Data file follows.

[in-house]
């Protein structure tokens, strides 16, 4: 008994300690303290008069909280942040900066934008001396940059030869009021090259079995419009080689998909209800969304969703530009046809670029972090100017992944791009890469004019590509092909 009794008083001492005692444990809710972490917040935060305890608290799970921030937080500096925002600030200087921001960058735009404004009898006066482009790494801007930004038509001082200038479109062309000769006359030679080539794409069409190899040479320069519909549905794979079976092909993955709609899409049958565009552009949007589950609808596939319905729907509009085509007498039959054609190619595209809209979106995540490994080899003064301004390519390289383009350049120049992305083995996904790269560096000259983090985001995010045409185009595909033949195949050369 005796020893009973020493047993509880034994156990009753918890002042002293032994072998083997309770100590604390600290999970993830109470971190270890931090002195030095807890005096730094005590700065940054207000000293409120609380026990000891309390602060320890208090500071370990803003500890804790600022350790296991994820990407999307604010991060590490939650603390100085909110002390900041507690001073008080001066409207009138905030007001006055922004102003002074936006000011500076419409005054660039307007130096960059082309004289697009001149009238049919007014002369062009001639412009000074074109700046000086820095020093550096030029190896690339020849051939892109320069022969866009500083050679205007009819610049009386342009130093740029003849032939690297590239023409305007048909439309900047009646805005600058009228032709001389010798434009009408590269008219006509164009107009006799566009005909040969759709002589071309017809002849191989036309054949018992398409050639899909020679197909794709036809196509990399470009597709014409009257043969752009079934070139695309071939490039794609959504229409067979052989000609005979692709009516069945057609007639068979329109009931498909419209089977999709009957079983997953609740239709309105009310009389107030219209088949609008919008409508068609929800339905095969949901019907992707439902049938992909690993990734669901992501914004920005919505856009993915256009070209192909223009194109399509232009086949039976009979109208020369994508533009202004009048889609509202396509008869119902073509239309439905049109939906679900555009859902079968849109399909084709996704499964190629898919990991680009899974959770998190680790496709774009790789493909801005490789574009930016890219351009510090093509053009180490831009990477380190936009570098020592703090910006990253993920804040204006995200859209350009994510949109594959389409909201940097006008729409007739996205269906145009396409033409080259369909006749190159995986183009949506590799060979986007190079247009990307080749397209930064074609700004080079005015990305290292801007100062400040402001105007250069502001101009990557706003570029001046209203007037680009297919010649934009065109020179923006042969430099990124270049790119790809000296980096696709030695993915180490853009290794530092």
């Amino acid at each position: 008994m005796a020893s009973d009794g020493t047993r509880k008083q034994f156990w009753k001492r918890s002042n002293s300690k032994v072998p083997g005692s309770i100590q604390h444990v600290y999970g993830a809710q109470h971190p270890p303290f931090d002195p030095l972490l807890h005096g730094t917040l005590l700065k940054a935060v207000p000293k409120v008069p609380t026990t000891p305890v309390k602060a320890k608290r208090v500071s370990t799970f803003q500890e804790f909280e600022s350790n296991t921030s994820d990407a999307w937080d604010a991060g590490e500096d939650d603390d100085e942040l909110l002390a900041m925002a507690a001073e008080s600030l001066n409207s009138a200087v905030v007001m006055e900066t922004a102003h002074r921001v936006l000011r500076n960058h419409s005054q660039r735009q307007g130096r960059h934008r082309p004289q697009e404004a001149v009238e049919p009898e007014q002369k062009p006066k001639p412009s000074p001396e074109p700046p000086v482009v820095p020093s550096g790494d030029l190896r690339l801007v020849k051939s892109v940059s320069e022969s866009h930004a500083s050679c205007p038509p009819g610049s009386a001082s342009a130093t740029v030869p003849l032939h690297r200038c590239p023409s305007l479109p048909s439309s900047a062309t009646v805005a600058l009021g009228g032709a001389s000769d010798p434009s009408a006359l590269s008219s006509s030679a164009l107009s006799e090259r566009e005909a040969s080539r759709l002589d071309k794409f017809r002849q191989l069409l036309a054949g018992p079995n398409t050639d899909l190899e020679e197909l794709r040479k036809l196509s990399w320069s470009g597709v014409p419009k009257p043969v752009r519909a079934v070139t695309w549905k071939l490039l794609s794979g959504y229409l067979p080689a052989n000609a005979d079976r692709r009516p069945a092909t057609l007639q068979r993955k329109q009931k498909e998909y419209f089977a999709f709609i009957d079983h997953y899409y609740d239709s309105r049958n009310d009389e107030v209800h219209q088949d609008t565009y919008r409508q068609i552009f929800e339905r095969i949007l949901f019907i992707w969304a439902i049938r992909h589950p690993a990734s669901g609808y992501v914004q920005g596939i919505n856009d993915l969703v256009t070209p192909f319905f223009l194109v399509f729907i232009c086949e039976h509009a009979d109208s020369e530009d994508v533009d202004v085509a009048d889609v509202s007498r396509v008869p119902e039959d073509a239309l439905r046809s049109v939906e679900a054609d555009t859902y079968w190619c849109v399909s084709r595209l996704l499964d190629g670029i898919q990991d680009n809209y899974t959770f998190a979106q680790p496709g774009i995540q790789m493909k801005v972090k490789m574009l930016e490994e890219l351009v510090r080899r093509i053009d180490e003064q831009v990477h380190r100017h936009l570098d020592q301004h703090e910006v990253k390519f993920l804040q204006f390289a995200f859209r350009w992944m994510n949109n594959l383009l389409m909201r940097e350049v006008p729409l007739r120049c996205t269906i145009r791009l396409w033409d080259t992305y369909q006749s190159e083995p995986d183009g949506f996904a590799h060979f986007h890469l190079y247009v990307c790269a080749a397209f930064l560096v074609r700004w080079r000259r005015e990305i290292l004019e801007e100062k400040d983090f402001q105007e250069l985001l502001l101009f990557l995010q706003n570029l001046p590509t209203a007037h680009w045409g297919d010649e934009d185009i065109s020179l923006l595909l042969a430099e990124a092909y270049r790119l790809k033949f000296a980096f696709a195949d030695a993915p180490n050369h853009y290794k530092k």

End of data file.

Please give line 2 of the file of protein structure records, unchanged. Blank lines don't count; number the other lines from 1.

């Protein structure tokens, strides 16, 4: 008994300690303290008069909280942040900066934008001396940059030869009021090259079995419009080689998909209800969304969703530009046809670029972090100017992944791009890469004019590509092909 009794008083001492005692444990809710972490917040935060305890608290799970921030937080500096925002600030200087921001960058735009404004009898006066482009790494801007930004038509001082200038479109062309000769006359030679080539794409069409190899040479320069519909549905794979079976092909993955709609899409049958565009552009949007589950609808596939319905729907509009085509007498039959054609190619595209809209979106995540490994080899003064301004390519390289383009350049120049992305083995996904790269560096000259983090985001995010045409185009595909033949195949050369 005796020893009973020493047993509880034994156990009753918890002042002293032994072998083997309770100590604390600290999970993830109470971190270890931090002195030095807890005096730094005590700065940054207000000293409120609380026990000891309390602060320890208090500071370990803003500890804790600022350790296991994820990407999307604010991060590490939650603390100085909110002390900041507690001073008080001066409207009138905030007001006055922004102003002074936006000011500076419409005054660039307007130096960059082309004289697009001149009238049919007014002369062009001639412009000074074109700046000086820095020093550096030029190896690339020849051939892109320069022969866009500083050679205007009819610049009386342009130093740029003849032939690297590239023409305007048909439309900047009646805005600058009228032709001389010798434009009408590269008219006509164009107009006799566009005909040969759709002589071309017809002849191989036309054949018992398409050639899909020679197909794709036809196509990399470009597709014409009257043969752009079934070139695309071939490039794609959504229409067979052989000609005979692709009516069945057609007639068979329109009931498909419209089977999709009957079983997953609740239709309105009310009389107030219209088949609008919008409508068609929800339905095969949901019907992707439902049938992909690993990734669901992501914004920005919505856009993915256009070209192909223009194109399509232009086949039976009979109208020369994508533009202004009048889609509202396509008869119902073509239309439905049109939906679900555009859902079968849109399909084709996704499964190629898919990991680009899974959770998190680790496709774009790789493909801005490789574009930016890219351009510090093509053009180490831009990477380190936009570098020592703090910006990253993920804040204006995200859209350009994510949109594959389409909201940097006008729409007739996205269906145009396409033409080259369909006749190159995986183009949506590799060979986007190079247009990307080749397209930064074609700004080079005015990305290292801007100062400040402001105007250069502001101009990557706003570029001046209203007037680009297919010649934009065109020179923006042969430099990124270049790119790809000296980096696709030695993915180490853009290794530092």